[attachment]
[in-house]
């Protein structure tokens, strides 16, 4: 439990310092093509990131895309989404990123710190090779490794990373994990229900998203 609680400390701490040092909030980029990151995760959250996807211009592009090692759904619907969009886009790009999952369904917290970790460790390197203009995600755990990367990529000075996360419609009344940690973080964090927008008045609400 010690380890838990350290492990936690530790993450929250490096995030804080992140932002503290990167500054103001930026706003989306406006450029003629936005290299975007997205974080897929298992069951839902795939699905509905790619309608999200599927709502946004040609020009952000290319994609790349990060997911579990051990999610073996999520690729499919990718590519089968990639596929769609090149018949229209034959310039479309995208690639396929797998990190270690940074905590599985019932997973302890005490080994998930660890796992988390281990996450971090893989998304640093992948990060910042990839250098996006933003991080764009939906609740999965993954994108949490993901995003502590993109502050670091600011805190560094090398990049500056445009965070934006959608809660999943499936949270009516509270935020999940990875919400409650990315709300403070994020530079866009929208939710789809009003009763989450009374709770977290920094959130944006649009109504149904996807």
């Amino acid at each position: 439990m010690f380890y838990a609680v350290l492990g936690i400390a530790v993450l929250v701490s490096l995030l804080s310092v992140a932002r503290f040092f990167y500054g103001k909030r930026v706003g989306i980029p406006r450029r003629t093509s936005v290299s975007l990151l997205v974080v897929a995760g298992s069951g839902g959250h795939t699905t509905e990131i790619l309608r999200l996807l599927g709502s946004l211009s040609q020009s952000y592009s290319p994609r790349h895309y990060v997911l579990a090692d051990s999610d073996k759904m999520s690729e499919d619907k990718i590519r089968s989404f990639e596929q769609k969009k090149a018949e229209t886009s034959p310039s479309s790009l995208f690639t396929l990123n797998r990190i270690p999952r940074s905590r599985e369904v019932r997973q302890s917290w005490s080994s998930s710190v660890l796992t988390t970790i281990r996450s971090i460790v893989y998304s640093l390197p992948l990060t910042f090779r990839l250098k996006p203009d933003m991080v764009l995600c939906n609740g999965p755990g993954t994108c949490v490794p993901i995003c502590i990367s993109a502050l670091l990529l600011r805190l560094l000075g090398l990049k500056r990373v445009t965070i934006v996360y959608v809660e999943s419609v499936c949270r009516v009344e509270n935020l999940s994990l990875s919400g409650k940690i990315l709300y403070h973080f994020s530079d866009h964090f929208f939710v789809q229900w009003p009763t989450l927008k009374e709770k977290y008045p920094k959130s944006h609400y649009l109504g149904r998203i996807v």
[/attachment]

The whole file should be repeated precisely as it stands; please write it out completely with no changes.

[in-house]
């Protein structure tokens, strides 16, 4: 439990310092093509990131895309989404990123710190090779490794990373994990229900998203 609680400390701490040092909030980029990151995760959250996807211009592009090692759904619907969009886009790009999952369904917290970790460790390197203009995600755990990367990529000075996360419609009344940690973080964090927008008045609400 010690380890838990350290492990936690530790993450929250490096995030804080992140932002503290990167500054103001930026706003989306406006450029003629936005290299975007997205974080897929298992069951839902795939699905509905790619309608999200599927709502946004040609020009952000290319994609790349990060997911579990051990999610073996999520690729499919990718590519089968990639596929769609090149018949229209034959310039479309995208690639396929797998990190270690940074905590599985019932997973302890005490080994998930660890796992988390281990996450971090893989998304640093992948990060910042990839250098996006933003991080764009939906609740999965993954994108949490993901995003502590993109502050670091600011805190560094090398990049500056445009965070934006959608809660999943499936949270009516509270935020999940990875919400409650990315709300403070994020530079866009929208939710789809009003009763989450009374709770977290920094959130944006649009109504149904996807």
């Amino acid at each position: 439990m010690f380890y838990a609680v350290l492990g936690i400390a530790v993450l929250v701490s490096l995030l804080s310092v992140a932002r503290f040092f990167y500054g103001k909030r930026v706003g989306i980029p406006r450029r003629t093509s936005v290299s975007l990151l997205v974080v897929a995760g298992s069951g839902g959250h795939t699905t509905e990131i790619l309608r999200l996807l599927g709502s946004l211009s040609q020009s952000y592009s290319p994609r790349h895309y990060v997911l579990a090692d051990s999610d073996k759904m999520s690729e499919d619907k990718i590519r089968s989404f990639e596929q769609k969009k090149a018949e229209t886009s034959p310039s479309s790009l995208f690639t396929l990123n797998r990190i270690p999952r940074s905590r599985e369904v019932r997973q302890s917290w005490s080994s998930s710190v660890l796992t988390t970790i281990r996450s971090i460790v893989y998304s640093l390197p992948l990060t910042f090779r990839l250098k996006p203009d933003m991080v764009l995600c939906n609740g999965p755990g993954t994108c949490v490794p993901i995003c502590i990367s993109a502050l670091l990529l600011r805190l560094l000075g090398l990049k500056r990373v445009t965070i934006v996360y959608v809660e999943s419609v499936c949270r009516v009344e509270n935020l999940s994990l990875s919400g409650k940690i990315l709300y403070h973080f994020s530079d866009h964090f929208f939710v789809q229900w009003p009763t989450l927008k009374e709770k977290y008045p920094k959130s944006h609400y649009l109504g149904r998203i996807v």